Many years ago I lived in Wales, in the green and pleasant Wye Valley. My garden was my pride and joy – endless herbaceous borders, roses scrambling over the cottage roof, sparkling streams wending their way through the melee of colour and overseeing it all, our majestic trees spreading their canopy over the landscape. It was a joyous garden, and in fact, the place where I filmed my first ever TV series, Home In The Country. So gardening, and plants, are very much in my blood.

When I moved to London, my greatest challenge was to be parted from that garden. It felt like a physical wrench. As always, I tried to focus on the positive, and made my Hampstead basement flat into The Garden House, building a mini version of my Welsh garden, complete with gushing fountain, ferns, scented scrambling climbers and even a few classical columns around the pond. The celebrated garden photographer Marianne Majerus came to take photos.

As we edged closer into the epicentre of the metropolis, my ‘garden’ became ever smaller, culminating in the home of my dreams in London’s Belgravia, but no garden to speak of. This was the trade off I had been dreading. How do you inject colour and life into a spot where there is virtually no earth even to plant in. For a girl used to the dark rich aromatic soil of the Welsh valleys, this was anathema.

So I began to think outside the box and ‘faux’ came into my life. What a revelation. Far from the insipid fake flower garlands of my dressing up box childhood, I discovered that faux was a whole new world of possibilities. Faux didn’t just mean flowers either. Faux now encompassed anything from ‘real touch’ flowers (so named because they feel just like the real thing), to ferns, grasses and even whole trees. The ingenuity of this art form (and I used that term advisedly) is such that many faux plants even have real bark stems, and together with their real touch flowers, it is almost impossible to tell them apart from nature’s best. The very latest designs even resist fading in sunlight.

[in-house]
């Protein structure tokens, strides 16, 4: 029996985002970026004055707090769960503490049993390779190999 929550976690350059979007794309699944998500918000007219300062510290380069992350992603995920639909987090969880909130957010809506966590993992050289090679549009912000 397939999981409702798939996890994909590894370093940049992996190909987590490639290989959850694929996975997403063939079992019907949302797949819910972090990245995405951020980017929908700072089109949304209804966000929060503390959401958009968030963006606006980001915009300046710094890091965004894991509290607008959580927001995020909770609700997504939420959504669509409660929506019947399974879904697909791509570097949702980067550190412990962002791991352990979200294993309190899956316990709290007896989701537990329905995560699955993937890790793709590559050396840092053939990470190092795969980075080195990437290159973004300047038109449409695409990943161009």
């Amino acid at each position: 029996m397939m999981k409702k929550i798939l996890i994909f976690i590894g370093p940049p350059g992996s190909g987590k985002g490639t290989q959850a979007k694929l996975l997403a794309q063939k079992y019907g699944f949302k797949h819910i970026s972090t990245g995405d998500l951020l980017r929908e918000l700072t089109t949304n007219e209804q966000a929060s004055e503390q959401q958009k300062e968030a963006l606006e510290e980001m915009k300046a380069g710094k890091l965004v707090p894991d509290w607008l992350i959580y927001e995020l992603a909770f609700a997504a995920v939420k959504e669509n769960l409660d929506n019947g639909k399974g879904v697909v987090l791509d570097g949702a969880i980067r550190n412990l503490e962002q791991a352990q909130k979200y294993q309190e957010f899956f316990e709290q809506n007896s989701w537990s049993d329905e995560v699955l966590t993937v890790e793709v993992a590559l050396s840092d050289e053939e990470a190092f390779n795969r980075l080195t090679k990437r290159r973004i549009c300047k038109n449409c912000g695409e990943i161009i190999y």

So, armed with my new horticultural weapon, I decided to mix and match. Now, my window boxes have permanently perky grasses, my indoor plants don’t die on me (a cunning mix of real touch orchids and impossible to kill succulents), and I just wish I had thought of using a fake olive tree in place of the real thing, as they are indistinguishable from one another. My office front door sports a pair of planters with faux bay trees but underplanted with real flowers and grasses. Even Henry the Stag in my front garden has been able to enter into the spirit of Belgravia In Bloom, courtesy of Fake It Flowers (www.fakeitflowers.co.uk) with a glorious May bonnet of peonies, roses and foxgloves.

 

Faux is fabulous AND practical. Embrace it.